I am still anxious, still scared. I’ve made it through two days on half a dose of this drug, and nothing about it has been easy. Every hour feels like three. Just moving makes me feel exhausted. I wonder if I’m going to wake up in the morning when I go to sleep, or my heart is just going to get tired and stop. I am afraid I won’t have enough time left to do everything in life I want and need to do.

I am afraid I am dying, and unlike those who suffer from something that is sometimes actually fatal, I have nothing to base that on except an internal feeling, and the fact some scary medical problems happened to me that countless tests and doctors couldn’t adequately explain.

I feel like there are too many things left for me to do in this world to die now. There are too many loose ends, things (good and bad) I never said to people that I’d want them to know, things I never took the chance on because I believed in myself too little, mistakes I never recovered from and others won’t let go.

I want a second chance. I want to be healthy, mentally and physically. I want to do more and be more and share more and touch the lives of others more. I want to make a difference, to be here for a reason, to be loved.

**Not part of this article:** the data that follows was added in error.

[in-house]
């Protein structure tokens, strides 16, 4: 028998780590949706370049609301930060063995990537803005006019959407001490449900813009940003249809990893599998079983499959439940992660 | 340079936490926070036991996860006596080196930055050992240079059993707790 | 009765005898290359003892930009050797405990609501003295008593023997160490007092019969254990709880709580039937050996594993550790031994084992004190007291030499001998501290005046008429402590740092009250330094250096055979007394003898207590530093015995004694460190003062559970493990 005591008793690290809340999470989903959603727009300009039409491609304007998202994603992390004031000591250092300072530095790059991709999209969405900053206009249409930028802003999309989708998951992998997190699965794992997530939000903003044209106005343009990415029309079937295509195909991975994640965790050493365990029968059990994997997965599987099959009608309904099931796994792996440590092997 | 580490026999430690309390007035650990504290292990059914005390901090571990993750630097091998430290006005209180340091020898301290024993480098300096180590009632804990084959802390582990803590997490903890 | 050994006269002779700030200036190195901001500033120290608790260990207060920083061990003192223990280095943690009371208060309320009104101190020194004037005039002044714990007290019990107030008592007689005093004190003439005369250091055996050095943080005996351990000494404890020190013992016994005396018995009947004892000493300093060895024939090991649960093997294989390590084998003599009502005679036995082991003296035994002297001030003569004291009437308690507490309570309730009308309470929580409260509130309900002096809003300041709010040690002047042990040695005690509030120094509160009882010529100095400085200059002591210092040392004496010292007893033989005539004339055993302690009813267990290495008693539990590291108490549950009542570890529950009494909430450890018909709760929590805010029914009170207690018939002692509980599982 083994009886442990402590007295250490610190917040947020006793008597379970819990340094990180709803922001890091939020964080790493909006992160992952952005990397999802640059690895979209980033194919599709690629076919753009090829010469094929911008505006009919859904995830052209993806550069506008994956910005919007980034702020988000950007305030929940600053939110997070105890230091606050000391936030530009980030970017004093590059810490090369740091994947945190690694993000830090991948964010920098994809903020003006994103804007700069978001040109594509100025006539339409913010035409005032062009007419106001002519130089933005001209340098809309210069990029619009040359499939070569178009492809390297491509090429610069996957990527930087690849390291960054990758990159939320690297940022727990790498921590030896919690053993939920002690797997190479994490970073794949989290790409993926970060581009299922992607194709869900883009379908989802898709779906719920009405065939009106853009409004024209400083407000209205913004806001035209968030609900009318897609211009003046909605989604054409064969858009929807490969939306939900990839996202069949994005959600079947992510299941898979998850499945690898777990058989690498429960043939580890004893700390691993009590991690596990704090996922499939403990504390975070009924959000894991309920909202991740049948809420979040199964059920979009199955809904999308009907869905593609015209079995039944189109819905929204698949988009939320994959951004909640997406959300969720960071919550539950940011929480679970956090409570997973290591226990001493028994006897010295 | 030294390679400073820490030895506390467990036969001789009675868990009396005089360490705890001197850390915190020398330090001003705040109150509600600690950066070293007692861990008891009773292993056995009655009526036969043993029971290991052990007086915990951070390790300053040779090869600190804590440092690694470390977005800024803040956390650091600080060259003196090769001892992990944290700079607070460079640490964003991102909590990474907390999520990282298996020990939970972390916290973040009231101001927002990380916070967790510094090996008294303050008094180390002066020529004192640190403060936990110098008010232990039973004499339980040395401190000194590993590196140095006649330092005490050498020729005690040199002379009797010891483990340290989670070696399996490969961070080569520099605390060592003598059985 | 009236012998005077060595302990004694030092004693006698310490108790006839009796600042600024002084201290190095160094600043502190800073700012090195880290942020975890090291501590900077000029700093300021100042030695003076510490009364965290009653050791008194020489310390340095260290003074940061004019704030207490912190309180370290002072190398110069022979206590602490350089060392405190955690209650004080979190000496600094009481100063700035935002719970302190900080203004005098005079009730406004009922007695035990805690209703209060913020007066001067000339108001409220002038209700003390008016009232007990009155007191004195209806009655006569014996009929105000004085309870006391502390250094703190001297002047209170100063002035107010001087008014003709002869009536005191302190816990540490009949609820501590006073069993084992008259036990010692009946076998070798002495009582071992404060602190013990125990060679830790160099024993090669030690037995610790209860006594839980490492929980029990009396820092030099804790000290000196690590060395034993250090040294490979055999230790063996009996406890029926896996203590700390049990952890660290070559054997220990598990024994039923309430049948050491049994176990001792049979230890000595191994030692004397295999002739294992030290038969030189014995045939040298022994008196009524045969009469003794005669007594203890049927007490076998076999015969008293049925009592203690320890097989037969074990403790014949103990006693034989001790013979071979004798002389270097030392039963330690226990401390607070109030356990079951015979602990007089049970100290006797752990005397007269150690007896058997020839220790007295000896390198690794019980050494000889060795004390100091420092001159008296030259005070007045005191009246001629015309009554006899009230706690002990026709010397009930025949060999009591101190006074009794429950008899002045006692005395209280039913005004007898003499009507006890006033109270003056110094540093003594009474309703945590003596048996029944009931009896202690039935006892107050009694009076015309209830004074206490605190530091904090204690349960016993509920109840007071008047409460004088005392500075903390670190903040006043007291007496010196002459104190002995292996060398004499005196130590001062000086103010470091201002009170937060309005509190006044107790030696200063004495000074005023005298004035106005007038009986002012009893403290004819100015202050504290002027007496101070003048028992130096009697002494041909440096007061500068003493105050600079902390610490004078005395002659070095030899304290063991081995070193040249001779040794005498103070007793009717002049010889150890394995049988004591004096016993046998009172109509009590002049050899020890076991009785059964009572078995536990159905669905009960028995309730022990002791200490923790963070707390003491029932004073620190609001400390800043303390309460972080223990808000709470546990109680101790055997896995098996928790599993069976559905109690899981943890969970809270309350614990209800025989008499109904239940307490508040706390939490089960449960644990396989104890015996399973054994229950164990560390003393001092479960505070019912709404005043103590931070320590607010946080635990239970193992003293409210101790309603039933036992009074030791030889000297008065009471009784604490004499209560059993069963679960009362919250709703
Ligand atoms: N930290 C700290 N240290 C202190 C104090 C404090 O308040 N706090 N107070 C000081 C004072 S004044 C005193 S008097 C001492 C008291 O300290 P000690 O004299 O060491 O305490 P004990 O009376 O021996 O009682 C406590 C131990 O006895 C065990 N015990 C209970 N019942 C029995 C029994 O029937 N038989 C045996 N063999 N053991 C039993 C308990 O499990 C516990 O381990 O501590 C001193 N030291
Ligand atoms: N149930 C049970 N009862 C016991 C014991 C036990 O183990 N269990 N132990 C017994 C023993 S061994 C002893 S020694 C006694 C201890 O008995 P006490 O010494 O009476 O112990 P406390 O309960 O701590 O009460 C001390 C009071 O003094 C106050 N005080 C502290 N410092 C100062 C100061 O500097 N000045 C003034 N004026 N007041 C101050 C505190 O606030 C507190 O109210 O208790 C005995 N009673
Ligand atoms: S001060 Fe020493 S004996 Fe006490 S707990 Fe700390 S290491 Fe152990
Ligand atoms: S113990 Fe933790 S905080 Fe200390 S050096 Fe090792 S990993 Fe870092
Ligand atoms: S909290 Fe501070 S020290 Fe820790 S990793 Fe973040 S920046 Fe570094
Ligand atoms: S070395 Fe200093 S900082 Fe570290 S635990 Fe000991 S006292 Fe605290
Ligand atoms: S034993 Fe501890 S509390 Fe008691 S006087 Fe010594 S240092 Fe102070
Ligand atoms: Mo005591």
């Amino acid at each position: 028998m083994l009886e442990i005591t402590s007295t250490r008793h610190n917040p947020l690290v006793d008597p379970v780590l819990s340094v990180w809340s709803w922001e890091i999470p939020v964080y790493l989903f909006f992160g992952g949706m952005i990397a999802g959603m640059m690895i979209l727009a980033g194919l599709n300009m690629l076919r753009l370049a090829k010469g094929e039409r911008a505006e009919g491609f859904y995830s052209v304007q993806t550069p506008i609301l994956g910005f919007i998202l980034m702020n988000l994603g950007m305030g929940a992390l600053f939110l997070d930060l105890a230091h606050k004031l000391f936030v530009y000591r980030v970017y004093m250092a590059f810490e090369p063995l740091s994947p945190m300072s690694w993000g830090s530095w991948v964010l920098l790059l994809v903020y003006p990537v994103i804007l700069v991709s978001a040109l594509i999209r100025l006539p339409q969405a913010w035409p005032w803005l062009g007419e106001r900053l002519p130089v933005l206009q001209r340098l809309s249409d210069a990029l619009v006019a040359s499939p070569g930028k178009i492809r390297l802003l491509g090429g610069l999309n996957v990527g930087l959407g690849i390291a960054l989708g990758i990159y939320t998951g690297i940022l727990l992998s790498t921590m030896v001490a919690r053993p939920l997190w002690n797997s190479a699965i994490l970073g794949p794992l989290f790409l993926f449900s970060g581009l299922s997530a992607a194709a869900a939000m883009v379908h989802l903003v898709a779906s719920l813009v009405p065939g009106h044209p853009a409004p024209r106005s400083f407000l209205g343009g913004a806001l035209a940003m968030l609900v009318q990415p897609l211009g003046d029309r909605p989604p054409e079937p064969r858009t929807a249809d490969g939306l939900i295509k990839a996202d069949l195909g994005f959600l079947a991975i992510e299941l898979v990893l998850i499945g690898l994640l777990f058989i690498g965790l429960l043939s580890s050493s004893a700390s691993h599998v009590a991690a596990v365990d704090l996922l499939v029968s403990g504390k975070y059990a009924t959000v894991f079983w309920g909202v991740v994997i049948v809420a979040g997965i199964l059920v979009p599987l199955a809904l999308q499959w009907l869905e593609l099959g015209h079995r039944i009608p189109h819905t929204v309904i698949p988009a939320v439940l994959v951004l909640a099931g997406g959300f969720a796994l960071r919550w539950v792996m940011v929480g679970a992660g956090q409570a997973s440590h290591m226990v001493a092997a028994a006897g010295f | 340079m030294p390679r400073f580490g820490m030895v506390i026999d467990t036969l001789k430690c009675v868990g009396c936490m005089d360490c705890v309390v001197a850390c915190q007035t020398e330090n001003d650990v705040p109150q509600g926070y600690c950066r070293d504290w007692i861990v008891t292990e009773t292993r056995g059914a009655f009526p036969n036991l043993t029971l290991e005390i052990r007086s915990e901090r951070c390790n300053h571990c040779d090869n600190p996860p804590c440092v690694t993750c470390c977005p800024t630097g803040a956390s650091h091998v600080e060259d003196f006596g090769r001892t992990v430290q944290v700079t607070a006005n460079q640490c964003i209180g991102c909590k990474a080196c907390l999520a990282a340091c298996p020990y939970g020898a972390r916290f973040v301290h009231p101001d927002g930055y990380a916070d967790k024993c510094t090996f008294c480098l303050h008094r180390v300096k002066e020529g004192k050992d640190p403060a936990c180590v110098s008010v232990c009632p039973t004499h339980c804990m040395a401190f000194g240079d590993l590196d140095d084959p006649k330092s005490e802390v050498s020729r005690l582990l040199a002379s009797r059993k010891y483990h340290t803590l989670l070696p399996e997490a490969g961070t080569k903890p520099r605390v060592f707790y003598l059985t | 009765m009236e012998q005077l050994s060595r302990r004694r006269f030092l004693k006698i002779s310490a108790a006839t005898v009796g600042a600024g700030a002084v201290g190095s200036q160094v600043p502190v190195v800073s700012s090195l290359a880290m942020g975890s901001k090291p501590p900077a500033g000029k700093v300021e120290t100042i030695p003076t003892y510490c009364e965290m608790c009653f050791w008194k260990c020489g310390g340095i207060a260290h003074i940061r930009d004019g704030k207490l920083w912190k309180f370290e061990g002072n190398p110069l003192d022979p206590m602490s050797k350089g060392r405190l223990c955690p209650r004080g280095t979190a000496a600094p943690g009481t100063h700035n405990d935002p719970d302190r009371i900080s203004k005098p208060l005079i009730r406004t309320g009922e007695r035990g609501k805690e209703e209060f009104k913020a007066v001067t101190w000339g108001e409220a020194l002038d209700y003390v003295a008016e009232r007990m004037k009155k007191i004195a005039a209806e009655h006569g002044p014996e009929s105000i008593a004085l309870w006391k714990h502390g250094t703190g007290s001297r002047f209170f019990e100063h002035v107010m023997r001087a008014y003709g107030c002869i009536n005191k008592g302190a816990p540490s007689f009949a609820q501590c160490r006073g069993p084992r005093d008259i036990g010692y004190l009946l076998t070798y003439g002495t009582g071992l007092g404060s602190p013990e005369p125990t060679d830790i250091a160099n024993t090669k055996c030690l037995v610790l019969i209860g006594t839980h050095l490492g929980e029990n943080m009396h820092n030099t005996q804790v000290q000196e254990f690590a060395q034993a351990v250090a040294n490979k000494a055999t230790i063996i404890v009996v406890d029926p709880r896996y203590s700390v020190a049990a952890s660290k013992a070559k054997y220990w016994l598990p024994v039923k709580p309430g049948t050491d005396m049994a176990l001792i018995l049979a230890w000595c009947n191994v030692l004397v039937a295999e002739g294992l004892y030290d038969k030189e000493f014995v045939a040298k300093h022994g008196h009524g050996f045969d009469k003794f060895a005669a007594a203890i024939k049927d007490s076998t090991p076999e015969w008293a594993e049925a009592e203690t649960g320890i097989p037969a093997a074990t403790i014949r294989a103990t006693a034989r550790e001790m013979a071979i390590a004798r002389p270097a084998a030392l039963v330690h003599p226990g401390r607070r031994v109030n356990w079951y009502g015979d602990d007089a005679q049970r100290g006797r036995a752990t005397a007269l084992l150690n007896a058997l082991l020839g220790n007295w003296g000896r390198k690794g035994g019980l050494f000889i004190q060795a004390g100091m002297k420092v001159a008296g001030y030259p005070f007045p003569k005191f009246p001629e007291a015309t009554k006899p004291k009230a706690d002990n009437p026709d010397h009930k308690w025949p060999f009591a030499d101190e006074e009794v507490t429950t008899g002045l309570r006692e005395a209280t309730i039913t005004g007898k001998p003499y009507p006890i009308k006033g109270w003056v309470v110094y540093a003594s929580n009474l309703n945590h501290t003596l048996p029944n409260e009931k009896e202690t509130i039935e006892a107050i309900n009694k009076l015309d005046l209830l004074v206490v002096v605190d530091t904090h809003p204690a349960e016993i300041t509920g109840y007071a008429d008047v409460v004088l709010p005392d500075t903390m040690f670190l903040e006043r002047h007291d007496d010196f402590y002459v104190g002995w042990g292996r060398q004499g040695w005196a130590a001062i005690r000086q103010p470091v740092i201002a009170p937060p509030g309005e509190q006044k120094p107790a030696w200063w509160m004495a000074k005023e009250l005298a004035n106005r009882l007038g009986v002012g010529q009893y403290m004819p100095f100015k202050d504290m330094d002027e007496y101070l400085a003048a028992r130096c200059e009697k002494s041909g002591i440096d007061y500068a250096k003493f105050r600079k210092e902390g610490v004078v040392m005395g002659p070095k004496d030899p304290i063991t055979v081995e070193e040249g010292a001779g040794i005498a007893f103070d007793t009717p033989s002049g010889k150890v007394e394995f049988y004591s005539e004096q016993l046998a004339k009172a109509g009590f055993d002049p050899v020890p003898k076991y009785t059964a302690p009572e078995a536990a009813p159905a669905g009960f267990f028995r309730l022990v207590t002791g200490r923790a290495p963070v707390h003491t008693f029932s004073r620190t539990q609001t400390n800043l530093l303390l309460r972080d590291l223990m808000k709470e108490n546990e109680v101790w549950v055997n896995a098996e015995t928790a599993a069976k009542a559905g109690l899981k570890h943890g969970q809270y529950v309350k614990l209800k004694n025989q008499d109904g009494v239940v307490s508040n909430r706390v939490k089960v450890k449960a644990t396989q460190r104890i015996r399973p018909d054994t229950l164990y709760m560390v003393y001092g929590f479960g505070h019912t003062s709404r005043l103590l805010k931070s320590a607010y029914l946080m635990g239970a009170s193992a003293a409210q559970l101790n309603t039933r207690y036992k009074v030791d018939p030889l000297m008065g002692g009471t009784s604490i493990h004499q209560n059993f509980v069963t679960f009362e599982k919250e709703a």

People my age, and far younger, die every day. Nobody is immune. But there are phases where I become convinced I need to get my affairs in order, that I won’t be here for as long as I need to…and maybe I won’t be healthy enough to make the most of those days during the time I’m here.

I worry that one day I won’t wake up, and all these people will never know how much I loved them, or respected them, or thought the world of them, but never said so, because people just don’t say things like that…and when they do, it is so often misinterpreted. I worry that people will say things like “She was a girl who had so much potential”, meaning I never actually accomplished anything of note with my life. I wasn’t all the things our society values; a rich, hot girl busy climbing the corporate ladder, or a loving wife and mother who took care of everything and everyone.

Instead, I lived my life like it was a never-ending 1920′s salon, full of art and witty people and intelligent conversation and food and cocktails and music and sex and life. Someone once told me my best quality was my joie de vivre, the ability to enjoy life when the world around me is going to pieces. In retrospect, that seems a little shallow to be one’s best quality. I don’t think I ever had it in me to be the kindest, the smartest, the prettiest, the most talented and accomplished girl in the room, but I think I have something rare I should have made better use of, but didn’t. Perhaps it’s because I didn’t know what to do, or was afraid of rejection,of being ridiculed and used and gossiped about, or because I just didn’t believe I was special.